Denmark is the IVF capital of the world, but why is it so popular?

A recent BBC World Service documentary podcast delved into the world of assisted reproduction technology on a global platform and discovered that Denmark had the biggest proportion of children born via IVF across the world

The Changing Face of Procreation looked at how the world views assisted reproductive technology (ART).

According to the two-part podcast, Denmark is only rivalled by Israel for ART, which has a much higher number of IVF cycles per million people – 5,000 compared to Denmark’s 2,700 – but a much lower natural birth rate and higher IVF success rate means that Denmark wins on the proportion of babies in the population born thanks to reproductive technology.

Many attribute the success to generous state funding and a more relaxed lifestyle, but we wanted to find out from someone who lives and breathes fertility in Denmark.

Vickie Budden is a Copenhagen-based acupuncturist and is the founder of the hugely popular Scandinavian fertility expo, Fertilitetsmessen We asked her why she believes Denmark is making big waves when it comes to ART.

“I have worked as fertility acupuncture specialist for 16 years, assisting well over 10,000 women both singles and women in couples seeking to become parents through IVF.

“Aside from my Danish clients, I also assist foreigners who come to Denmark as ‘fertility tourists’. Denmark is a highly attractive place for foreigners to seek treatment, since it is quite safe to be here even if you are on your own, and our very liberal legislations provides equal opportunities whether you are a single or gay woman looking for iui, IVF or even double donation.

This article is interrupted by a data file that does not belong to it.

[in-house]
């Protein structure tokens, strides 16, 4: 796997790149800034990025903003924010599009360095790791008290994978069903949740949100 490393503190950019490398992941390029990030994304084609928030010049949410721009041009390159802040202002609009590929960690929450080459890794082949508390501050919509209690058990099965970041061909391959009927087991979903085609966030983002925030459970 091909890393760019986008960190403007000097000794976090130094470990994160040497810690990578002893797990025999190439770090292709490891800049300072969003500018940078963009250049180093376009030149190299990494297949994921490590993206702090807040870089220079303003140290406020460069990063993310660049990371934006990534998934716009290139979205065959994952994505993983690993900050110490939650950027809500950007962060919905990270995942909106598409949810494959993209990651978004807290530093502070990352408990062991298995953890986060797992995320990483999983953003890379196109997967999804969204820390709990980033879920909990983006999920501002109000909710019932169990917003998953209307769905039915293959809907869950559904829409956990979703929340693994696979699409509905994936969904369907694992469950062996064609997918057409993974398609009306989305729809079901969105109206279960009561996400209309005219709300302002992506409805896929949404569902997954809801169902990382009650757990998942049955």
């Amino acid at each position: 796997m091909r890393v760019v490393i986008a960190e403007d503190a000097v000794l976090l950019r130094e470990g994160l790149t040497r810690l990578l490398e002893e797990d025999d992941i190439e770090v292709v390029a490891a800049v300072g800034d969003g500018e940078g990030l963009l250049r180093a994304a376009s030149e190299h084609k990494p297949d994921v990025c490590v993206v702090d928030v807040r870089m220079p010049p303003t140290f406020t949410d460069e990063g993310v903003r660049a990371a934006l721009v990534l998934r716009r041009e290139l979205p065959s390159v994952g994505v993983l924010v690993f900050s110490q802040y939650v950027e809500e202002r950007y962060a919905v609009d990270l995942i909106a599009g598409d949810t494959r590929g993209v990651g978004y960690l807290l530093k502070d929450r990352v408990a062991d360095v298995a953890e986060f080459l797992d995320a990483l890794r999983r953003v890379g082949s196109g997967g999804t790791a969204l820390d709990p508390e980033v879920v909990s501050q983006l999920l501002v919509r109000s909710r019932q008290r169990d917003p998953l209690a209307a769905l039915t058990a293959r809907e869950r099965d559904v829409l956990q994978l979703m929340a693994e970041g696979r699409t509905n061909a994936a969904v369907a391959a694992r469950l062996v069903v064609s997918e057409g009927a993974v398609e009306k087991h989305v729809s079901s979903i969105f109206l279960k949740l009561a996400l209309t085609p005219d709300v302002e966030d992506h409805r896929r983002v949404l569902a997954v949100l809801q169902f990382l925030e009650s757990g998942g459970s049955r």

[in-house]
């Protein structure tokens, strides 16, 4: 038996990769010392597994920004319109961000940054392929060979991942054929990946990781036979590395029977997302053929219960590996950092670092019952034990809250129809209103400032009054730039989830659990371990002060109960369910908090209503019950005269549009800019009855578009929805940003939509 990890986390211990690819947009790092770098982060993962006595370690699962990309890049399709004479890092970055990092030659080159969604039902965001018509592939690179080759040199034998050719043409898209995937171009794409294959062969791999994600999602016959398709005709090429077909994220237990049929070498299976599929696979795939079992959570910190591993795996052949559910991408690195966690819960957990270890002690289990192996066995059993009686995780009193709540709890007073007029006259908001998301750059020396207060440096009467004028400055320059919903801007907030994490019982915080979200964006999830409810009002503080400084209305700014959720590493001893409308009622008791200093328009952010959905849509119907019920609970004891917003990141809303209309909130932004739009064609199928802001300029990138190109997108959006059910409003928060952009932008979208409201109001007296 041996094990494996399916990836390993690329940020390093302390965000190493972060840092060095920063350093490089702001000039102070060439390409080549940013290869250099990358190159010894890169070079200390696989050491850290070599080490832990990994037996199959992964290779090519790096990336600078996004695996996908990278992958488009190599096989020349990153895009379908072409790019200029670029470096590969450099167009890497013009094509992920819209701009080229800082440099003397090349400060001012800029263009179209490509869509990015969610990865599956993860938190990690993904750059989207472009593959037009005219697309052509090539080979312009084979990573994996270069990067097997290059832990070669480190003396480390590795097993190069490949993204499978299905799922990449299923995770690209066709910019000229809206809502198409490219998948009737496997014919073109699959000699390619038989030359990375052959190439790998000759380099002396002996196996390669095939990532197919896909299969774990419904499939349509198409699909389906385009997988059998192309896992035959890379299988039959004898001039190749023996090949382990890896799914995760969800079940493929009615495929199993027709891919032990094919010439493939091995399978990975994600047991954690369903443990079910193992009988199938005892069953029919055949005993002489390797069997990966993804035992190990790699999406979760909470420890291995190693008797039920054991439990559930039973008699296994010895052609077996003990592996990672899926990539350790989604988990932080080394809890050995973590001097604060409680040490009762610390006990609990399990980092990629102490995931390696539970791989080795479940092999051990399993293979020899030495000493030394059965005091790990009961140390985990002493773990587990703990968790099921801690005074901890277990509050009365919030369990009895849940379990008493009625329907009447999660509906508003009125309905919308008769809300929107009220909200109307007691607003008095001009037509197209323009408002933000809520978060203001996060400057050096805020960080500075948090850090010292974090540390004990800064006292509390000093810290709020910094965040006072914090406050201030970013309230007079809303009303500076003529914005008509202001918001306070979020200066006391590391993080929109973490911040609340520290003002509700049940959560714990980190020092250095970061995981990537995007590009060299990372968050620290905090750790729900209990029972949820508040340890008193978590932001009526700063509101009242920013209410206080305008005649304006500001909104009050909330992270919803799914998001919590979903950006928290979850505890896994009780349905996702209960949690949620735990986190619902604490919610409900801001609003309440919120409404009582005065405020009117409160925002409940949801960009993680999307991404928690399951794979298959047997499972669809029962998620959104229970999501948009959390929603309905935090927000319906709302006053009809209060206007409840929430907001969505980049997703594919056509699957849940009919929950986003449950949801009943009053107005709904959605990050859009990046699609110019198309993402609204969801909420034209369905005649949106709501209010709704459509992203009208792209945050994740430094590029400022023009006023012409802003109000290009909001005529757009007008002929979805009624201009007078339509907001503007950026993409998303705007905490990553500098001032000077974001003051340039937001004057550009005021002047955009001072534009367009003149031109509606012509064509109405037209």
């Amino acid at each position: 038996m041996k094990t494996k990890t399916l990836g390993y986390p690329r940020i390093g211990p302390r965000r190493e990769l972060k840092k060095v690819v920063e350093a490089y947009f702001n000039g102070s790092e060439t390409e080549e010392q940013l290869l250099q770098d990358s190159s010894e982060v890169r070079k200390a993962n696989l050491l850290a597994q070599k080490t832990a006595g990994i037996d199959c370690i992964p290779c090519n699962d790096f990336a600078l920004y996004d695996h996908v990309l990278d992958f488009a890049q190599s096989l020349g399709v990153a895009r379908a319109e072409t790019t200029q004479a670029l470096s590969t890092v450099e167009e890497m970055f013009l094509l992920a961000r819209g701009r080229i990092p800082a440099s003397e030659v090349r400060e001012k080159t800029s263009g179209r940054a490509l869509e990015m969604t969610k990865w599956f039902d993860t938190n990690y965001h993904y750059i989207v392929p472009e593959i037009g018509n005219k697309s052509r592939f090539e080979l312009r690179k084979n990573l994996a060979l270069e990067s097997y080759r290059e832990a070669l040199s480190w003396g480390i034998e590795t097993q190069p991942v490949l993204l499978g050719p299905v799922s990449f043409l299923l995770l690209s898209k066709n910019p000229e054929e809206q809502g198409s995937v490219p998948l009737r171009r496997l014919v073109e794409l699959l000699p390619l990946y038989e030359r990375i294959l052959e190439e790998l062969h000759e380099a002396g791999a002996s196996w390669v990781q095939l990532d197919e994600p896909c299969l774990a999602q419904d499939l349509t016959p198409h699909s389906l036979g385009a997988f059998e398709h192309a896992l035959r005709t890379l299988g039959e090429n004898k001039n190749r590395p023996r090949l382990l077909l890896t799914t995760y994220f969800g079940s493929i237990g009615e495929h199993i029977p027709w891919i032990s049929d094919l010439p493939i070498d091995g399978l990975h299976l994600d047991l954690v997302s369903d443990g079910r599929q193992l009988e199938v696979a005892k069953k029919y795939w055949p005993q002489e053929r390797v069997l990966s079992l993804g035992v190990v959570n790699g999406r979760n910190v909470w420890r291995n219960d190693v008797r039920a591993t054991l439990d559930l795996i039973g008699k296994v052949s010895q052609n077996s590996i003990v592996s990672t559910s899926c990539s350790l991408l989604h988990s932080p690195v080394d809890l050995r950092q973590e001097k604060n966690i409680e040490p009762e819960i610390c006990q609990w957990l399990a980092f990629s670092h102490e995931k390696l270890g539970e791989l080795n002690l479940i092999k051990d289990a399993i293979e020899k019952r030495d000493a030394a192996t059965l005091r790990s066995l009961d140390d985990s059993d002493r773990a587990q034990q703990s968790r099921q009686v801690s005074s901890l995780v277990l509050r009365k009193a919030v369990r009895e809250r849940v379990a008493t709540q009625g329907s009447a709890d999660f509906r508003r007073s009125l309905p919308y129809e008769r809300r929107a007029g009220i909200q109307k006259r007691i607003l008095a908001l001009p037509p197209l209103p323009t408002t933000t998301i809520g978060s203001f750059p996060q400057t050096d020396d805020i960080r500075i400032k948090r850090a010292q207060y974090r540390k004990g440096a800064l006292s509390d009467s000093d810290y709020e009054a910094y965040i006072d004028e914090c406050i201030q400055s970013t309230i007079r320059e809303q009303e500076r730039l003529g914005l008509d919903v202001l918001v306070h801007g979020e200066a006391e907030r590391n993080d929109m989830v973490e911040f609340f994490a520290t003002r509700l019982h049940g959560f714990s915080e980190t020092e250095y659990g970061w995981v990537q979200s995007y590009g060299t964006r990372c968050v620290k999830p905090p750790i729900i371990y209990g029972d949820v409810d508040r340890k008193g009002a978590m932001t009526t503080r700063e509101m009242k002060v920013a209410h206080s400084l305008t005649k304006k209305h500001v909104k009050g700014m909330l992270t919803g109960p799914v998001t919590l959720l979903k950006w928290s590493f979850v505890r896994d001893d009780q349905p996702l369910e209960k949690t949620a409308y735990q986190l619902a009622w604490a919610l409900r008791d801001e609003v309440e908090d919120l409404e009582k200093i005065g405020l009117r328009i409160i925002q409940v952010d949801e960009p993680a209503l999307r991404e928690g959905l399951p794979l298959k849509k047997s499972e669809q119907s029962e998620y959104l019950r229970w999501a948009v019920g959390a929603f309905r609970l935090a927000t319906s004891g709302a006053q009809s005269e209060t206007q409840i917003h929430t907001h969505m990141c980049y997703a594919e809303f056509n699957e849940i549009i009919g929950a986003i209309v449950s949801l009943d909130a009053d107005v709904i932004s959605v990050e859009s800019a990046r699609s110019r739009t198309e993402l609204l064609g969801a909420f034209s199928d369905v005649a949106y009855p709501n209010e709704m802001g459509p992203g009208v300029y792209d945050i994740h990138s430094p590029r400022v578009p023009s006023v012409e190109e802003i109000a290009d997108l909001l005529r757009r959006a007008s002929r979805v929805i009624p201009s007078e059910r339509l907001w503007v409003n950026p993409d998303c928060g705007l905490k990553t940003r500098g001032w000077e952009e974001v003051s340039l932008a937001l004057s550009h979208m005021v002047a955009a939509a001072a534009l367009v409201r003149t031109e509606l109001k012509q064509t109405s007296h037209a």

“When I treat these women, I often hear that they have feelings of shame, guilt and fears, but a common denominator is that they have thought long and hard about becoming parents, it’s never something they take lightly.
“In Denmark we have a strong take on equal opportunities, and both sexes are encouraged to pursue further education. Perhaps for this reason many leave it quite late starting out building families, wanting to be well established before settling into family life.
“Some of my women have been in serious relationships that have faltered, and find that ‘all of a sudden’ they are mid to late thirties, and Mr Right still has not materialised. Their biological clock is running out, and their fertile window is closing, there simply isn’t much time left if they want to fulfil their dream of creating a family. That’s why many take it into their own hands and proceed to become solo-mums, Mr Right will hopefully come along later, but their biology simply can’t wait.
“Being a single mum here no longer is taboo. We have many internet fora for single mums. Sites where women support one another offering advice on most topics ranging from which sperm bank or clinic to use providing moral support and encouragement for one another, to advice on how to break the news to friends and family that you are planning on ‘going it alone’. Because no matter how many equal rights exists, having a child through IVF especially on your own rarely is a first choice for anyone.”

To listen to the podcast, click here

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